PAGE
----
“The parties have indicated that they want the United States to continue its efforts,” Clinton argued, ignoring a tidal wave of international recognition for a Palestinian state - and calls for the Quartet to take over the peace process.
The White House’s tarnished credibility scarred Clinton's position on settlements and Jerusalem, an ominous precedent for other issues. Though talking a hard-line - “Like every American administration for decades, we do not accept the legitimacy of continued settlement activity” - the very deal Clinton orchestrated with Netanyahu would have legitimized settlement activity after 90 days. Claiming that America “won’t hesitate” to condemn settlement activity, Clinton usually gets a spokesman to do her dirty work.
The same goes for East Jerusalem, which wasn’t part of the agreement at all. Yet Clinton defiantly insisted, “Provocative announcements on East Jerusalem are counterproductive. And the United States will not shy away from saying so.”
Although Clinton said she “supports the vision of the Arab Peace Initiative,” a potential step in the right direction, she ended with a weak endorsement of a Palestinian capital: “We believe that through good faith negotiations, the parties should mutually agree on an outcome that realizes the aspirations for both parties, for Jerusalem, and safeguard its status for people around the world.”
“America is serious about peace,” Clinton finishes, and maybe this time will be different. At least she wisely avoided another one-year deadline, which has already been thrown into the ring again. But the last three months have been a joke of diplomacy, and few Palestinians and Arabs believe America is serious about an equitable resolution to the conflict.
Given that everyone outside Washington and Israel holds them at fault for the latest breakdown, the only real way of building confidence is to open the peace process to the international community.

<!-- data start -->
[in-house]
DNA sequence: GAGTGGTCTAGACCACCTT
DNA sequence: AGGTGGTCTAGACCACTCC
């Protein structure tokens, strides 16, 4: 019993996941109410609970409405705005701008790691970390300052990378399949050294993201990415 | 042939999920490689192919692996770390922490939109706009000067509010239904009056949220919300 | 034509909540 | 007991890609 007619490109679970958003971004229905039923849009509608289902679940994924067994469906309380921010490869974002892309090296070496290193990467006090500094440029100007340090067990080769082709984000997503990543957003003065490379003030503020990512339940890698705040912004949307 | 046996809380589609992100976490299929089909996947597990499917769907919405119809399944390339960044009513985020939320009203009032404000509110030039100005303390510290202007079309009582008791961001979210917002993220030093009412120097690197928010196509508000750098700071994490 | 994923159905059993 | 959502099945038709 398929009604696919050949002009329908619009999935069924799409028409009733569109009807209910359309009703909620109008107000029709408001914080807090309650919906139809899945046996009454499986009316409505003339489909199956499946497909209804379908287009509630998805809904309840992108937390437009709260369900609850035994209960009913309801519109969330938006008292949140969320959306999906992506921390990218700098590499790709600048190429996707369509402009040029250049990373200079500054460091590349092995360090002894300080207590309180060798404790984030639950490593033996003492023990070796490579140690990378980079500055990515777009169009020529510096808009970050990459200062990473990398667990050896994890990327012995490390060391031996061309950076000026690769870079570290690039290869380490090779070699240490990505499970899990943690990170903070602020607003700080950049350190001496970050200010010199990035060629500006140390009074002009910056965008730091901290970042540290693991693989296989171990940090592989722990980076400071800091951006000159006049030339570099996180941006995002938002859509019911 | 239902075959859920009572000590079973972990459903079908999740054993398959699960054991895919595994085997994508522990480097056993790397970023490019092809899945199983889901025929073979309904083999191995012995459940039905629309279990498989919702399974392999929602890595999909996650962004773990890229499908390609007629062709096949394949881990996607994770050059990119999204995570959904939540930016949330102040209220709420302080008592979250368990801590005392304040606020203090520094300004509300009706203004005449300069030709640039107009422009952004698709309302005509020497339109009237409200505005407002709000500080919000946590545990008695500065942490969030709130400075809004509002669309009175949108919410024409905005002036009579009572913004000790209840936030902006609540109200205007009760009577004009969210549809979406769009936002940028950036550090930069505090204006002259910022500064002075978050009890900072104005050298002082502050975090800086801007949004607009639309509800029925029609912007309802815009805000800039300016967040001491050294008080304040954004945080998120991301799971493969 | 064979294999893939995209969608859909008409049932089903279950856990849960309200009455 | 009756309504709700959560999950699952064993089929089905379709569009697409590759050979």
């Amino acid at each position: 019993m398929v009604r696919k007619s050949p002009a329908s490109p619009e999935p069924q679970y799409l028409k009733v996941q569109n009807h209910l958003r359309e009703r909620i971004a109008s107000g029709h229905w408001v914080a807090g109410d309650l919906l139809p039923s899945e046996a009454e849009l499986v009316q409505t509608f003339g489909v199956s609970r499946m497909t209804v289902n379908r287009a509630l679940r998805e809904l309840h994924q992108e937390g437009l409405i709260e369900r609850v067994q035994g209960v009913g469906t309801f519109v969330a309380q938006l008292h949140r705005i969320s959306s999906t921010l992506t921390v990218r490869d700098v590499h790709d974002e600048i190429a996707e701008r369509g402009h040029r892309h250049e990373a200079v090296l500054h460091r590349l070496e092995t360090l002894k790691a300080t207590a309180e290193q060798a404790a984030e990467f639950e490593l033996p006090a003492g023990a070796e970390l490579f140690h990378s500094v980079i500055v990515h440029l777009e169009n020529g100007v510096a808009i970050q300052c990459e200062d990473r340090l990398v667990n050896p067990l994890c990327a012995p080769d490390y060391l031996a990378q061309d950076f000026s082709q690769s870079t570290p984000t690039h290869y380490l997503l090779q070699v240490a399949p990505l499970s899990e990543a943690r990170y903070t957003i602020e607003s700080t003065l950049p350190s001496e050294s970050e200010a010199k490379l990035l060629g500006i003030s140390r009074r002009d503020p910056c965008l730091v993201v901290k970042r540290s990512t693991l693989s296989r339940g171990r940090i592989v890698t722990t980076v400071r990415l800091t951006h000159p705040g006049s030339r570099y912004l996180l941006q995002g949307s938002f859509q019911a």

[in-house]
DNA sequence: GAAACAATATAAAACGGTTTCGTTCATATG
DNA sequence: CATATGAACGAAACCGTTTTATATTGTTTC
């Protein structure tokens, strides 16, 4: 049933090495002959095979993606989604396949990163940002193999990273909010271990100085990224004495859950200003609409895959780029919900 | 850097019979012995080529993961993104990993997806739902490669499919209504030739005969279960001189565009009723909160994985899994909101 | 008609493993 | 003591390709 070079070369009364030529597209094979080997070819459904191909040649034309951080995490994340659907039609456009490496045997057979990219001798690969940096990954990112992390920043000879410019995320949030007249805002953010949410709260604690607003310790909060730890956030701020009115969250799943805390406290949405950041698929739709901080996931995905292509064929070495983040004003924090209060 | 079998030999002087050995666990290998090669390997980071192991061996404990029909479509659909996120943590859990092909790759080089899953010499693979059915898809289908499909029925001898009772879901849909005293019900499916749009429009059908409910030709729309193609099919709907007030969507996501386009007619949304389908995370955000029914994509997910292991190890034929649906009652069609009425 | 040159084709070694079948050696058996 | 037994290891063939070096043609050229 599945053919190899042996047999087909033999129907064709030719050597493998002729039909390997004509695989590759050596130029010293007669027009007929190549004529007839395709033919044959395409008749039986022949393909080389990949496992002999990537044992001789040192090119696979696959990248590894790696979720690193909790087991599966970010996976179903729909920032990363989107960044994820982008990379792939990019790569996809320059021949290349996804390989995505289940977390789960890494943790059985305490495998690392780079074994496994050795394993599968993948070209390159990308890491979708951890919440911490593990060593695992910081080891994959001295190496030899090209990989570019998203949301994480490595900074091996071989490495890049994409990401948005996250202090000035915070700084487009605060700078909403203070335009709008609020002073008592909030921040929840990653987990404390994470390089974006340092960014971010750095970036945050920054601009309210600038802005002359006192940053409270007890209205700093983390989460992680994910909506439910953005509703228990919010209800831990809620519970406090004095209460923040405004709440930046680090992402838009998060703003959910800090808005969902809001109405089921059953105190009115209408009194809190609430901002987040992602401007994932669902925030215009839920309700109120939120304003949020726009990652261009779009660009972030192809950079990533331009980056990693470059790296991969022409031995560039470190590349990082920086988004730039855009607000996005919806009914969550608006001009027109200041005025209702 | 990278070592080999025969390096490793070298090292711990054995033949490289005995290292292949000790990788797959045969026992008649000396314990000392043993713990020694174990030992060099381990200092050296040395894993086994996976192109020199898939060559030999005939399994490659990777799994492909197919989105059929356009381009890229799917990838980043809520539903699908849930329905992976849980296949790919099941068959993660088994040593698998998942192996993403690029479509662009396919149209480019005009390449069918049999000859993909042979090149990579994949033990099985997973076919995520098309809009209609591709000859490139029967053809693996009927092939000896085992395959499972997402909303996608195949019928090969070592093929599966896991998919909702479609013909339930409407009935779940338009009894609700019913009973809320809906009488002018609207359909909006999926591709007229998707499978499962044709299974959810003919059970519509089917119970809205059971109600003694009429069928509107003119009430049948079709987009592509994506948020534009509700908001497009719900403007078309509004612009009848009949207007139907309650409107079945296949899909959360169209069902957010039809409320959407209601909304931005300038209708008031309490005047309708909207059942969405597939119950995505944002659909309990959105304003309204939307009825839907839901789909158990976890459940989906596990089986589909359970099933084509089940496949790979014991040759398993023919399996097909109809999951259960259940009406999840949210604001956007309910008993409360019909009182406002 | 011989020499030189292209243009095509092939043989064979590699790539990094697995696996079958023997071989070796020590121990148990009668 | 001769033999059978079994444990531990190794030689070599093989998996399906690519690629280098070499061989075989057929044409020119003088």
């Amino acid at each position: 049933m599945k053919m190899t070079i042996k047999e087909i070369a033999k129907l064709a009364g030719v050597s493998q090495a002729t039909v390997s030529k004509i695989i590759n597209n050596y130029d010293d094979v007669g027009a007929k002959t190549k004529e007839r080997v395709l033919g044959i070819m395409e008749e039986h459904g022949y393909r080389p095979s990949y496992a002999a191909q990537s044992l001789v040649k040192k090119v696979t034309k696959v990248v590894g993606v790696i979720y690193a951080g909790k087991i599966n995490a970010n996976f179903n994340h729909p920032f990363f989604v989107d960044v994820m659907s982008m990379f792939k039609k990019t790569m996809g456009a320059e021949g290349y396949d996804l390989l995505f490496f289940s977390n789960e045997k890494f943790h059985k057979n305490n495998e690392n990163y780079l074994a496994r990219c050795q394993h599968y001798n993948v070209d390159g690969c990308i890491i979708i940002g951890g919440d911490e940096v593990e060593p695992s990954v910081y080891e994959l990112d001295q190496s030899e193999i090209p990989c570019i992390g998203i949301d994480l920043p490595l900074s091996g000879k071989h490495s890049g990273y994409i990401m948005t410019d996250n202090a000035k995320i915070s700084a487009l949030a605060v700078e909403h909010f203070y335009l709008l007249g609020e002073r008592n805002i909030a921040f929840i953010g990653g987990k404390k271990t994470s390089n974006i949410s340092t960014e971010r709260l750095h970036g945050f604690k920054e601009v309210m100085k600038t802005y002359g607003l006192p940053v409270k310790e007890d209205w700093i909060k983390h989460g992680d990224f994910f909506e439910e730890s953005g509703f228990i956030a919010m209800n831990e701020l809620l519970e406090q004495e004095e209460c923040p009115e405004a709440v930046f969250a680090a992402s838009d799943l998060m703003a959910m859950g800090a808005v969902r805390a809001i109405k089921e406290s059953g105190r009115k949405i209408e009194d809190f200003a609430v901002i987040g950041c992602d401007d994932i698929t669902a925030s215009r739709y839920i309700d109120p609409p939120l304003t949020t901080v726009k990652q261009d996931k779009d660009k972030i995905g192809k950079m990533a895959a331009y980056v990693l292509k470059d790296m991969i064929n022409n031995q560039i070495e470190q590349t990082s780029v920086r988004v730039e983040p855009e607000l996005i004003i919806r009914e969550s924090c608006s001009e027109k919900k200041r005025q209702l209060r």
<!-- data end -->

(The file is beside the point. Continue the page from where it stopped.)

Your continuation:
Looking ahead the peace process will likely return to normal for the moment. Nothing has actually collapsed because the situation remains as it did before September, except for the decrease in trust. U.S. envoy George Mitchell will travel to the region next week to outline a new starting point, or try to, while chief Palestinian negotiator Saeb Erekat heads to Washington. Nabil Abu Rdineh, spokesman for the PLO, said Erekat is coming to listen to U.S. ideas, not negotiate.
Clinton wants to go for the borders first, for good reason.
"They are alone responsible for the derailment of the peace process," Erekat said of Israel. "The Israeli government had a choice between settlements and peace and they chose settlements."
Considering the tone of Clinton’s speech, the lack of details, and its repetitive nature, the Palestinians have one overriding mission when they confer with the Arab League: break the U.S. monopoly on the peace process. The EU and UN are growing bolder in their calls for inclusion and, with the right strategy, the majority of the international community can be summoned to exert pressure on Washington.
Abu Rdineh said a united front will be presented “to face the Israeli obstinacy.” The same goes for America.